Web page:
By Gary J. Gottfried LPA – Child Custody Attorney in Columbus, OH
The Hague Convention on the International Recovery of Child Support and Other Forms of Family Maintenance was concluded on November 23, 2007 with the purpose of building on existing Hague Conventions and other international instruments, specifically, the United Nations Convention on the Recovery Abroad of Maintenance which was enacted on June 20, 1956. In attempting to keep up with the advances in technology to create a more efficient and flexible system, the Hague Convention on the International Recovery of Child Support and Other Forms of Family Maintenance has created a unique framework to secure the recovery of maintenance for the child from the parent(s) or other responsible persons as a way to create the conditions of living necessary for child.
This article will serve as a broad overview of the mechanisms put in place by this Convention to create an environment in which Contracting Parties can more openly co-operate for the international recovery of child support and other forms of family maintenance. To obtain a better understanding of the framework within the Convention, it is important to know that it is divided into nine interrelated chapters with sixty-five articles addressing various aspects involved in the recovery of child support and other forms of maintenance. Chapter I of the Convention addresses its objective, scope and definitions. A selection of the more important Articles within Chapter I of the Convention is noted as follows: Article 1 is emblematic of the objectives the Convention is attempting to achieve by creating a comprehensive system of co-operation between the authorities of Contracting States, making available applications for the establishment of maintenance decisions, providing for the recognition and enforcement of maintenance decisions and requiring effective measures for the prompt enforcement of maintenance decisions. The scope of the Convention is further expounded upon in Article 2, which applies the Convention to maintenance obligations arising from a parent-child relationship towards a person under the age of 21 years. It should also be noted that Article 2 does provide Contracting States with the ability to limit the Convention’s application to persons who have not attained the age of 18 years.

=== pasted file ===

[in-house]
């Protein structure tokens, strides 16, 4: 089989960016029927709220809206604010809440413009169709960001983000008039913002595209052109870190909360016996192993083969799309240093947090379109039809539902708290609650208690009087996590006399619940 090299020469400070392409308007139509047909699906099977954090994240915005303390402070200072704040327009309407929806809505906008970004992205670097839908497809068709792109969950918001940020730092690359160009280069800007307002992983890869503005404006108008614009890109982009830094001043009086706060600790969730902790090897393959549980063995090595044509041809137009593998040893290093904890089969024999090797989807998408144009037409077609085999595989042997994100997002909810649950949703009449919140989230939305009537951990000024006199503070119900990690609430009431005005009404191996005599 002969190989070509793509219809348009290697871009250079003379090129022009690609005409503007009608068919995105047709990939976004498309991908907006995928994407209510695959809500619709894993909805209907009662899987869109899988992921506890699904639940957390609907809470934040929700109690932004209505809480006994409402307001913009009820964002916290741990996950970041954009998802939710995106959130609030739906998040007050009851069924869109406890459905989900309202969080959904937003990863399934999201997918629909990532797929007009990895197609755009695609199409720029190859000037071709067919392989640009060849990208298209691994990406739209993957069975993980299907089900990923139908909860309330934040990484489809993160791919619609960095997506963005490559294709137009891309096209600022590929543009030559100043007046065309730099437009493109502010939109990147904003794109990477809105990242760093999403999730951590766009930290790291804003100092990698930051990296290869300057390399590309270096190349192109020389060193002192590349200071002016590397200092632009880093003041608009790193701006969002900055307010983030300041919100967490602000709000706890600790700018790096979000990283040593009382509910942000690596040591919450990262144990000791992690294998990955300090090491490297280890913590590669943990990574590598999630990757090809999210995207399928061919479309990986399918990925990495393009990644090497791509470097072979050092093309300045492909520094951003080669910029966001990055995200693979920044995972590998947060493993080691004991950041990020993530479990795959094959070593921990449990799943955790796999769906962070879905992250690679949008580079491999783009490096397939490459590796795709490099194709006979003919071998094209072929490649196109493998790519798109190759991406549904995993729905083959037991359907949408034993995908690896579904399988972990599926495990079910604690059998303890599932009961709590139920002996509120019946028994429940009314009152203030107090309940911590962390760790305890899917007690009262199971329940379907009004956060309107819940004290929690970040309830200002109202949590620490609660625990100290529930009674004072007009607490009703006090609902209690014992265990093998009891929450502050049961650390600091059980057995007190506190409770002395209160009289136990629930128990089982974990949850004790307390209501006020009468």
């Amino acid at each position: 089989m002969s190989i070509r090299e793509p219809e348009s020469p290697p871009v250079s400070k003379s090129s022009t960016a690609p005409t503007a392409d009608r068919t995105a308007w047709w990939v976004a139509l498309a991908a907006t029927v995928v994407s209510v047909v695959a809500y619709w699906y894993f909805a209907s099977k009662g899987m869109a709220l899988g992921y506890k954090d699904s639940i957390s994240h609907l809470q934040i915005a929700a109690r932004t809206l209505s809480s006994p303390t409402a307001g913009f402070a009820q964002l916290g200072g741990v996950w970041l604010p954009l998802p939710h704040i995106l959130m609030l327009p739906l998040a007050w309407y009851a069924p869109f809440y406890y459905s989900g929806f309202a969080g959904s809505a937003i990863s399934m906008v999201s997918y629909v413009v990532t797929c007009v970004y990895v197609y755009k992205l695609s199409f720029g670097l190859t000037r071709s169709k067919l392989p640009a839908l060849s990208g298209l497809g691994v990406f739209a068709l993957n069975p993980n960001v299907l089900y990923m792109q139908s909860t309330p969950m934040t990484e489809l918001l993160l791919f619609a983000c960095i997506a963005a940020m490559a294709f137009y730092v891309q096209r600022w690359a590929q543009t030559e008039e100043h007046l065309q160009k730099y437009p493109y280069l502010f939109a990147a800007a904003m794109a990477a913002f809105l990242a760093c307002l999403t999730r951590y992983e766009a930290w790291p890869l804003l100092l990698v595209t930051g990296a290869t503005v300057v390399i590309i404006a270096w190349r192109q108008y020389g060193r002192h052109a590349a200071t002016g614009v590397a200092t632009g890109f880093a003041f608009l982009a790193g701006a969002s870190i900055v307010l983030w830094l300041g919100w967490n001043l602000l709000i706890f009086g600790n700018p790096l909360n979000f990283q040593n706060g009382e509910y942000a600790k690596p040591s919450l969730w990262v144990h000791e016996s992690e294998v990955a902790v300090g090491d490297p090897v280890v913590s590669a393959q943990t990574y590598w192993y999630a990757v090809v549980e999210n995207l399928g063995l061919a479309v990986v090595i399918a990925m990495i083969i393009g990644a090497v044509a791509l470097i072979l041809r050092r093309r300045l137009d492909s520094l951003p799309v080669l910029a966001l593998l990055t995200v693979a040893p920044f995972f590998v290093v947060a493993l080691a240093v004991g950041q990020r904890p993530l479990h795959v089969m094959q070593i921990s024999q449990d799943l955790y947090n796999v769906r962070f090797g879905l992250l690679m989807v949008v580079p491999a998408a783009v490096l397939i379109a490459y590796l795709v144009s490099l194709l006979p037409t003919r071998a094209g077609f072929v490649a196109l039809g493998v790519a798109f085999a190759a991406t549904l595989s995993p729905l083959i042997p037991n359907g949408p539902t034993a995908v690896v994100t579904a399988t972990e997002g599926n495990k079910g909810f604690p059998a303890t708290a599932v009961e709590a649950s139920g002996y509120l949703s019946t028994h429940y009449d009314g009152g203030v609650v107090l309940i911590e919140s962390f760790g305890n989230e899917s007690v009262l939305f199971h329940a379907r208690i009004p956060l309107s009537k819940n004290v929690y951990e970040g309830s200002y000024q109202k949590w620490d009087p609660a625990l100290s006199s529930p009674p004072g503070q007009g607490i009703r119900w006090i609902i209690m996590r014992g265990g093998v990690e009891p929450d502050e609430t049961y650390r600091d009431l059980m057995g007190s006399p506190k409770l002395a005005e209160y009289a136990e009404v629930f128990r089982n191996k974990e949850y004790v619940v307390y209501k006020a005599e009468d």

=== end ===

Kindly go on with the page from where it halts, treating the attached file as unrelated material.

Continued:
Chapter II relates to the administrative co-operation between the Central Authorities of each Contracting State. A summation of the relevant Articles are as follows: Article 6 of the Convention details the specific functions of Central Authorities and their impact on the implementation and facilitation of applications for the enforcement of decisions made or recognized in the requesting Contracting State. Article 8 is an important part of the Convention as it requires each Central Authority to bear the costs of applying the Convention and not impose any charges on applicants save for exceptional circumstances. Article 10 details the categories of available applications to a creditor in a requesting State seeking to recover maintenance and Article 11 examines the contents of that application. It is also important to note Article 12, which involves the transmission, receipt and processing of applications through Central Authorities.
Another important aspect of the Convention is the recognition and enforcement of maintenance obligations in the Contracting State under Chapter V. Some of the relevant Articles in this Chapter include: Article 19 determines the scope of this Chapter and defines the concept of a “decision” by a judicial or administrative authority, Article 20 provides the basis for one Contracting State to recognize and enforce a decision in another Contracting State, Article 22 addresses the grounds for refusing recognition and enforcement, Article 23 details the procedure on an application for recognition and enforcement and Article 30 discusses the key concepts of “maintenance arrangements.”